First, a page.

Air Sealing

How To Seal Air Leaks In Your Home


One of the most effective ways to cut heating and cooling costs in your home is to seal air leaks in your home.

Due to the smallest cracks and crevices, your air conditioner or heater may be costing you more than it needs to be. Once you’ve determined the problem areas, you can take positive action.

Here are some ways you can seal air leaks in your home and give your bank account a little extra breathing room.


This solution is best used for portions of the home that are small and not attached to moving parts. If the leak is coming through a crack or joint of 1-quarter-inch or less, caulking might be the right solution to seal air leaks in your home.

Caulking does more than lower your energy costs. When done properly, it can prevent water and moisture damage, prevent insect infiltration, and general protection from nature’s elements.

The substance can be purchased at most local hardware stores or chains, such as Home Depot or Lowe’s. The most common types of caulk are either latex, silicone, or a hybrid of the two. In general, latex is easier to apply and clean up, while silicone is more resistant to extreme conditions. Before making a purchase, talk to a professional at whatever outlet you’re buying from to discuss what would work best for your home’s specific needs.

If you’re looking to apply the caulk yourself, be sure to do research on best practices. Make sure you clean the area of the leak before you start. In general, you want to have as steady a hand as possible during the application. Try not to stop and start, hold the gun at a constant angle, and be careful not to have a heavy trigger finger.


To seal air leaks in your home, this solution is good for dealing with air leaks around movable components, such as doorways and windows. Because of this, it’s important to note that weatherstrips are not one-size-fits-all. The right strip for your window might not be best for the doorway that drags across your carpets.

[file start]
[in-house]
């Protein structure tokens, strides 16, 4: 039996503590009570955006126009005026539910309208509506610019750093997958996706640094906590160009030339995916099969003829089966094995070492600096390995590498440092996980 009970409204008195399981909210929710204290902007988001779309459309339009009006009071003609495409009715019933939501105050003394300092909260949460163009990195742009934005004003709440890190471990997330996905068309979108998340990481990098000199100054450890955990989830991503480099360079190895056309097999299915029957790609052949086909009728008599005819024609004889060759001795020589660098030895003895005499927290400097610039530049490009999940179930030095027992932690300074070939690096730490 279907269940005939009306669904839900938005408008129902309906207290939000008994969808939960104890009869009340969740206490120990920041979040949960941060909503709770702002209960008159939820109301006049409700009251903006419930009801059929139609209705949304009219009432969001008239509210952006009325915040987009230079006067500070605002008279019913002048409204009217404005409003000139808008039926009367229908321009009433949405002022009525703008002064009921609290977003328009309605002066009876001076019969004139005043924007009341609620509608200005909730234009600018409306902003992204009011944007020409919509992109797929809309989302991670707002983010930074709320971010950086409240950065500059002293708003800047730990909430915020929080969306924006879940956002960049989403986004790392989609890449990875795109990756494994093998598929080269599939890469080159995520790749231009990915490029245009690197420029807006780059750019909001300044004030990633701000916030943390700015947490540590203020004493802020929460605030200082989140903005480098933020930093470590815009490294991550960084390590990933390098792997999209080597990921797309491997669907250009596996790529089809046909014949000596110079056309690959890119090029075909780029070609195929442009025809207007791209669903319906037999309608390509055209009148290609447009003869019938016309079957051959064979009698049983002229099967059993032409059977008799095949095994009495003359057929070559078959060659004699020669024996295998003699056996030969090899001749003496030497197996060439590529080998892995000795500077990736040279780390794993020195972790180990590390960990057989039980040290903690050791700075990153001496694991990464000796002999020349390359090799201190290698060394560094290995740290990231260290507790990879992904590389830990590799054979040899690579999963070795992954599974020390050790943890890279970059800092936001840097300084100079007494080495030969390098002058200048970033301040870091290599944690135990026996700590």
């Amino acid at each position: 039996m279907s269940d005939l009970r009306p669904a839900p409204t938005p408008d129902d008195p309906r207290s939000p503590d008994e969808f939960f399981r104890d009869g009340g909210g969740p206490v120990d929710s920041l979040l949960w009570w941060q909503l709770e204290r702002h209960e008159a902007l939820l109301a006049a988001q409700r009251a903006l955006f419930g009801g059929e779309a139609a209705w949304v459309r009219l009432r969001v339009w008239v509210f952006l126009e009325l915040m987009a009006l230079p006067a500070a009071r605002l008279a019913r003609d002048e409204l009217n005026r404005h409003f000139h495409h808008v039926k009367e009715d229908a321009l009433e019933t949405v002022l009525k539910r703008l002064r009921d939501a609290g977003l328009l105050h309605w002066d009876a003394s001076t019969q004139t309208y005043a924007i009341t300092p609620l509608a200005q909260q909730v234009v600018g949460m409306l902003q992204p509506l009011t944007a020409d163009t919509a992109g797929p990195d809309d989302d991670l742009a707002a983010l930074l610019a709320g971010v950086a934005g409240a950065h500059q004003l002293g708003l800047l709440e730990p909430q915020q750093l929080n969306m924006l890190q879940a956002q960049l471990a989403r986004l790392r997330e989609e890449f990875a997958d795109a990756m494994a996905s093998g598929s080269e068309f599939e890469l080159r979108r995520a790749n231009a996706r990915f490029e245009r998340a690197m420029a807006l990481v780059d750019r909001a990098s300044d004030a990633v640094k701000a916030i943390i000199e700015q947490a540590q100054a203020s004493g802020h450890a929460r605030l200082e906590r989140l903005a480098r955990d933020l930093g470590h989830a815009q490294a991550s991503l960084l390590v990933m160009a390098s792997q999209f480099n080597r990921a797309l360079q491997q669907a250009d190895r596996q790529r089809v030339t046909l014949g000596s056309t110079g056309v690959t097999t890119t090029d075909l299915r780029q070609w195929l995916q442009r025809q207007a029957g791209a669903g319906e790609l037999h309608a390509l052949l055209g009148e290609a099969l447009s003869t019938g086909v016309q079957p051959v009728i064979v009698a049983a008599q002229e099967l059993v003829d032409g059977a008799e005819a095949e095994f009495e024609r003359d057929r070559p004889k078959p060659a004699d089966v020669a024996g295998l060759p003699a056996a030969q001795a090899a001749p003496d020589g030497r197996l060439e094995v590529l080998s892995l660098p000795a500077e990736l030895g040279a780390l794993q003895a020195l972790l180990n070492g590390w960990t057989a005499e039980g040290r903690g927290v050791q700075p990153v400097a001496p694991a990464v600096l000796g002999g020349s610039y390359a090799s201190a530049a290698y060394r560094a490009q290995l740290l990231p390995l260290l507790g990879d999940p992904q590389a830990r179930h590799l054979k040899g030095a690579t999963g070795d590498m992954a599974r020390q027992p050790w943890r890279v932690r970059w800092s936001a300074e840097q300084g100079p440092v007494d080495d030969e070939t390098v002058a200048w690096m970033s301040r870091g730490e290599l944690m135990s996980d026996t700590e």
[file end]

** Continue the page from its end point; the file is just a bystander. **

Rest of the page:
To accommodate your home’s various needs, weatherstrips are made using a diverse array of materials. The U.S. Department of Energy has outlined a useful chart to determine which material is best suited for your air leak needs.

The same businesses who sell caulk will likely sell weatherstrips as well. Because weatherstrips are mostly used with doors and windows, the surface area of the leak is generally larger than the kind that could be solved with caulk. This means you’ll be leaving the store with a bit more to carry.

Before making a purchase, discuss with a professional which strips they sell are best for which parts of the home. They will likely be able to give you an assortment of options for each leak you’re looking to fix.

As with caulking, make sure you apply the strip to a clean and dry surface. If you didn’t go into the hardware store with measurements in mind, definitely pull out the tape measure and make sure you have enough material to cover the length the leaking area.


Sometimes, to seal air leaks in your home, you need to take bigger steps than simply caulking a crack or weatherstripping a door frame.
Insulation is as much a preventative measure as it is a reactionary one. The material works to slow down heat flow throughout your house, causing the cracks and leaks to do less damage than they would with poor insulation. Good insulation keeps the heat inside and the home comfort level at a maximum during warm and cold seasons.

Insulation is a valuable asset to most components of a home. Well-insulated walls, attics, garages, basements, and even crawl spaces can make a big difference to your energy savings down the road.

The right kind of insulation depends on each specific home. However, for homeowners looking to make especially big savings while positively affecting the environment, multi-layer reflective insulation is a safe bet.

Professional Help

Start saving more on your energy bills today by contacting yellowblue™ today. We’ll help you cut costs and benefit the world around you all at once.